You often hear from older peers or professional guidance about how different university is from school but it’s never really addressed or emphasised strongly enough what exactly is different. Learning the difference early on can make a big positive impact on your overall university experience. University life, in general, takes time to get used to even when it is positive so preparing more beforehand will make the transition from school to university much smoother.
There’s this module called Science Communications in my degree and here is why it is unironically great.
Before starting the Science Communications module as part of the requirements for completing my final year Life Sciences degree, I was quite conflicted about needing to do it as an aspiring research-minded scientist.
You do the SciComms module in your final year of a Biology/Biochemistry degree (as they both belong to the Department of Life Sciences) alongside your literature project which is equivalent to your final year dissertation at other universities. At Imperial, there is the advantage of doing a research project alongside your lecturers or other researchers participating in cutting-edge research to make a real difference to the current scientific field rather than working individually or just with your peers.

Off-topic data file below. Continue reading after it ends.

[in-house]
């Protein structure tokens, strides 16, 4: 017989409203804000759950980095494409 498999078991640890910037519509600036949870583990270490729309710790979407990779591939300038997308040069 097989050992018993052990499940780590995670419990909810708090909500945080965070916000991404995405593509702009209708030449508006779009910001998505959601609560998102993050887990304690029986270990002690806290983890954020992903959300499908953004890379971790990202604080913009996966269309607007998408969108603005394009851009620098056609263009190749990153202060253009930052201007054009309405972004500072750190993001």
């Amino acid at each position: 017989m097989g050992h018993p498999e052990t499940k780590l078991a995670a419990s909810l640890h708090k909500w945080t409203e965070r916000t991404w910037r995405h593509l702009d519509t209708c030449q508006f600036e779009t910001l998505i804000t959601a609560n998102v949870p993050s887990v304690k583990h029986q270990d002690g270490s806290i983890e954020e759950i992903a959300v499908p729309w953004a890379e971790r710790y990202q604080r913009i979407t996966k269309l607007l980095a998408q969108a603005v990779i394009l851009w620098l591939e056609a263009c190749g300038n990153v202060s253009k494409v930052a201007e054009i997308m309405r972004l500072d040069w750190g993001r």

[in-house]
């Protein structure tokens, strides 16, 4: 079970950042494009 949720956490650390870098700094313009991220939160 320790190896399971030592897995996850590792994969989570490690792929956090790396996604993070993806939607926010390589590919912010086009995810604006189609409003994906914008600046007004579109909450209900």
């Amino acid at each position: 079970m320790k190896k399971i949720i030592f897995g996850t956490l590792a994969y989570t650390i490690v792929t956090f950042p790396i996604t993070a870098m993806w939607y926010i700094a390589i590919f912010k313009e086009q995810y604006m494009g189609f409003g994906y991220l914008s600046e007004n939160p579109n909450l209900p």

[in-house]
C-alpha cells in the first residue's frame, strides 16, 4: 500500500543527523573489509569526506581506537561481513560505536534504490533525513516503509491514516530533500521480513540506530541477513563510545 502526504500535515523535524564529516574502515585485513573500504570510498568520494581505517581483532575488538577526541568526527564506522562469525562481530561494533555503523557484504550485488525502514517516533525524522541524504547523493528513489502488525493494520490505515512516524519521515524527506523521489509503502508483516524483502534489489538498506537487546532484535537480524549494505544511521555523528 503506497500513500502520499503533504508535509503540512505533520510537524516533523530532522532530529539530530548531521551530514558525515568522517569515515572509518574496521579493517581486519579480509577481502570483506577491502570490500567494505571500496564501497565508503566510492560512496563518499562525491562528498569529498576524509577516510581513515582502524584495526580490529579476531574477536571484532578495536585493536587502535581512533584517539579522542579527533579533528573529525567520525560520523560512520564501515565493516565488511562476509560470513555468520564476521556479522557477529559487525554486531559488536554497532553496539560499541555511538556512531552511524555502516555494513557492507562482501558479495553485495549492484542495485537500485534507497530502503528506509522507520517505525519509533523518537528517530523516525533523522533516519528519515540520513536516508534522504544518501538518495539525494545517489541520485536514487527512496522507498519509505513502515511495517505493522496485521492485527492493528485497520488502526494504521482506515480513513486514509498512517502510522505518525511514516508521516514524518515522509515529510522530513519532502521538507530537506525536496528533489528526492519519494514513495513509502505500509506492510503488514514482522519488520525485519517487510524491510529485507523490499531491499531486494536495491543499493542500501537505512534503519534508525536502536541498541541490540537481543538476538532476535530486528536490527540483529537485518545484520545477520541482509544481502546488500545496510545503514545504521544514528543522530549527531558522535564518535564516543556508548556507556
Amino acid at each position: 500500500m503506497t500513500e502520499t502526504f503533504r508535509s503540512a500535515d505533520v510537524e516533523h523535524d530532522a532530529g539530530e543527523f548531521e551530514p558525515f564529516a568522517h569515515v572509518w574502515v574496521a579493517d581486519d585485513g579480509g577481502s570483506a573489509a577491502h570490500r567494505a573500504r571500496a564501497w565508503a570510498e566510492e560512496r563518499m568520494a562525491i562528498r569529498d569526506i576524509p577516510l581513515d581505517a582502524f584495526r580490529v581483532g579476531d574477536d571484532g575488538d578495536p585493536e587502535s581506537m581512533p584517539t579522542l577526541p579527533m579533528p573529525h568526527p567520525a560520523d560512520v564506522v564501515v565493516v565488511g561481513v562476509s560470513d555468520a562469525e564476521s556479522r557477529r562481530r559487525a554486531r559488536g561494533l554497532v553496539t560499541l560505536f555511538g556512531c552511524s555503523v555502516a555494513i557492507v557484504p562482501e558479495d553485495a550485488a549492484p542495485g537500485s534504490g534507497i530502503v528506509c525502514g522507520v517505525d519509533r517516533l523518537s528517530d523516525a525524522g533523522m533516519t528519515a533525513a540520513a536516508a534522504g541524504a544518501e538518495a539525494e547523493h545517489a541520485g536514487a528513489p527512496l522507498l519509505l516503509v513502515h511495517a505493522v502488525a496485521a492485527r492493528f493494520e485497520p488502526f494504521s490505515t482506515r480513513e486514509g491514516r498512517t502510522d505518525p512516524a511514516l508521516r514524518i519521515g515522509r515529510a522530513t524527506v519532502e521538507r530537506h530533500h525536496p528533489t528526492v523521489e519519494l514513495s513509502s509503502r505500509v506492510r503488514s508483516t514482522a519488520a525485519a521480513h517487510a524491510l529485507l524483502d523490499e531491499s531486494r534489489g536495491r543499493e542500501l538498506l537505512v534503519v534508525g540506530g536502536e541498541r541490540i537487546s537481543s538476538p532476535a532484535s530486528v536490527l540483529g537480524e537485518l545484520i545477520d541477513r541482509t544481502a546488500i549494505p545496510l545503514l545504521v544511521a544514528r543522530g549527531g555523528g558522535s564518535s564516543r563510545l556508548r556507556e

When you’re a student at Imperial, you don’t have to stick just to classes and coursework. You can do many extracurricular activities by joining one of over 300 clubs and societies. As a space enthusiast, I’ve decided to get involved in the Space Society this year.
More specifically, I’ve joined the CubeSat team which meets every Monday evening. Our aim is to make a satellite (for the UKSEDS Satellite Design Competition) which studies a hostile lunar-like environment. I’m currently in the Sensors & Data Handling group responsible for choosing, programming and obtaining meaningful data from sensors.
Huxley Building is on the South Kensington campus and is the main building for computing students. Having been coming to Huxley every day for over a year now, I know by heart how to navigate through the most important points there. However, there are some rooms in the restricted lab area (which I should be most familiar with!) I haven’t really noticed or used until recently and are very useful, either for working or well-being. These are my subjective hidden gems in Huxley.
Reflecting upon my achievements last year and setting new goals for this year
Taking advantage of the New Year spirit is a great way to self-reflect and regain motivation for what you want in life. My goals last year were,
Good work-life balance
Spend more time with family
Emotionally impartial when talking to people and completing daily tasks
Be fluent in Python
Be happy with what I do (biochemistry/AI)
Attend social networking, conferences, follow science trends
so how do they tally up this year?
The good news is I’ve subconsciously managed to complete more than half of those goals despite my depression telling me otherwise, showing that we continue to grow as a person every day even when you don’t notice it.